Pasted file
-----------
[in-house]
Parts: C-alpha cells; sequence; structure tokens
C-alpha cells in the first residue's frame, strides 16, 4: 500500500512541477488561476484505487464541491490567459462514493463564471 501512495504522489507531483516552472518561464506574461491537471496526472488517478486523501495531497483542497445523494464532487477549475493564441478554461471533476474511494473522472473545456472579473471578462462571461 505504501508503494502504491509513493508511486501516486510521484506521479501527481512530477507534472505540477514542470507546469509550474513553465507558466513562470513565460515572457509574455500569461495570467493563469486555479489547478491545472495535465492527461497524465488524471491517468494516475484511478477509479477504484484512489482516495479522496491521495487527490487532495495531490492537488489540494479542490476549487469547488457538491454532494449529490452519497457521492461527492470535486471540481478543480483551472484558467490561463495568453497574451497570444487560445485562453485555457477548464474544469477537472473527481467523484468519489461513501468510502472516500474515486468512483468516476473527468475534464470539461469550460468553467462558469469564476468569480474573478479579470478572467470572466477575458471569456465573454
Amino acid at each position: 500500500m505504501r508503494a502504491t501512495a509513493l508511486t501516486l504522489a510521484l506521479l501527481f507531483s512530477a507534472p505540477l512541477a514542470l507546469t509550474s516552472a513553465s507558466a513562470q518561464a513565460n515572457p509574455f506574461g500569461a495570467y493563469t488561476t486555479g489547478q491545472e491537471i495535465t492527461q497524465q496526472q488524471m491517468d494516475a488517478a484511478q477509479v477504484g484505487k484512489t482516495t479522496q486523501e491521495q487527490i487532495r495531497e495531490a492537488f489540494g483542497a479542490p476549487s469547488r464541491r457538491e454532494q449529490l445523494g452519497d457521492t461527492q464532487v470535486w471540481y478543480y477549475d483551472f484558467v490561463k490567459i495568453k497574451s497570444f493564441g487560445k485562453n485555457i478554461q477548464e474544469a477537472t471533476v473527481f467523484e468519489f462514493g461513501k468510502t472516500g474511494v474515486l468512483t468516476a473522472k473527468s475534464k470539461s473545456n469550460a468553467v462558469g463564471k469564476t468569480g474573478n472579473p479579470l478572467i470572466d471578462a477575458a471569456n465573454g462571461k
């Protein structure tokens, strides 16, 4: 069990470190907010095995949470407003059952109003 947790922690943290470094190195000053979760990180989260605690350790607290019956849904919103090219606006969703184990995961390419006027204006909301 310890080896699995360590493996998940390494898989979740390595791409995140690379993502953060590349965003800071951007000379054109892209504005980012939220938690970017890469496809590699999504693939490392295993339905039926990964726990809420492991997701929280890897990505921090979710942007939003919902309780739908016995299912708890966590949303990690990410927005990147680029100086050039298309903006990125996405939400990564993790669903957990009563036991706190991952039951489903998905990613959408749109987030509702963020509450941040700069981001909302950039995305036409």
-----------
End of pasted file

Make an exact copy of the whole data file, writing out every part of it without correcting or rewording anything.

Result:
[in-house]
Parts: C-alpha cells; sequence; structure tokens
C-alpha cells in the first residue's frame, strides 16, 4: 500500500512541477488561476484505487464541491490567459462514493463564471 501512495504522489507531483516552472518561464506574461491537471496526472488517478486523501495531497483542497445523494464532487477549475493564441478554461471533476474511494473522472473545456472579473471578462462571461 505504501508503494502504491509513493508511486501516486510521484506521479501527481512530477507534472505540477514542470507546469509550474513553465507558466513562470513565460515572457509574455500569461495570467493563469486555479489547478491545472495535465492527461497524465488524471491517468494516475484511478477509479477504484484512489482516495479522496491521495487527490487532495495531490492537488489540494479542490476549487469547488457538491454532494449529490452519497457521492461527492470535486471540481478543480483551472484558467490561463495568453497574451497570444487560445485562453485555457477548464474544469477537472473527481467523484468519489461513501468510502472516500474515486468512483468516476473527468475534464470539461469550460468553467462558469469564476468569480474573478479579470478572467470572466477575458471569456465573454
Amino acid at each position: 500500500m505504501r508503494a502504491t501512495a509513493l508511486t501516486l504522489a510521484l506521479l501527481f507531483s512530477a507534472p505540477l512541477a514542470l507546469t509550474s516552472a513553465s507558466a513562470q518561464a513565460n515572457p509574455f506574461g500569461a495570467y493563469t488561476t486555479g489547478q491545472e491537471i495535465t492527461q497524465q496526472q488524471m491517468d494516475a488517478a484511478q477509479v477504484g484505487k484512489t482516495t479522496q486523501e491521495q487527490i487532495r495531497e495531490a492537488f489540494g483542497a479542490p476549487s469547488r464541491r457538491e454532494q449529490l445523494g452519497d457521492t461527492q464532487v470535486w471540481y478543480y477549475d483551472f484558467v490561463k490567459i495568453k497574451s497570444f493564441g487560445k485562453n485555457i478554461q477548464e474544469a477537472t471533476v473527481f467523484e468519489f462514493g461513501k468510502t472516500g474511494v474515486l468512483t468516476a473522472k473527468s475534464k470539461s473545456n469550460a468553467v462558469g463564471k469564476t468569480g474573478n472579473p479579470l478572467i470572466d471578462a477575458a471569456n465573454g462571461k
């Protein structure tokens, strides 16, 4: 069990470190907010095995949470407003059952109003 947790922690943290470094190195000053979760990180989260605690350790607290019956849904919103090219606006969703184990995961390419006027204006909301 310890080896699995360590493996998940390494898989979740390595791409995140690379993502953060590349965003800071951007000379054109892209504005980012939220938690970017890469496809590699999504693939490392295993339905039926990964726990809420492991997701929280890897990505921090979710942007939003919902309780739908016995299912708890966590949303990690990410927005990147680029100086050039298309903006990125996405939400990564993790669903957990009563036991706190991952039951489903998905990613959408749109987030509702963020509450941040700069981001909302950039995305036409």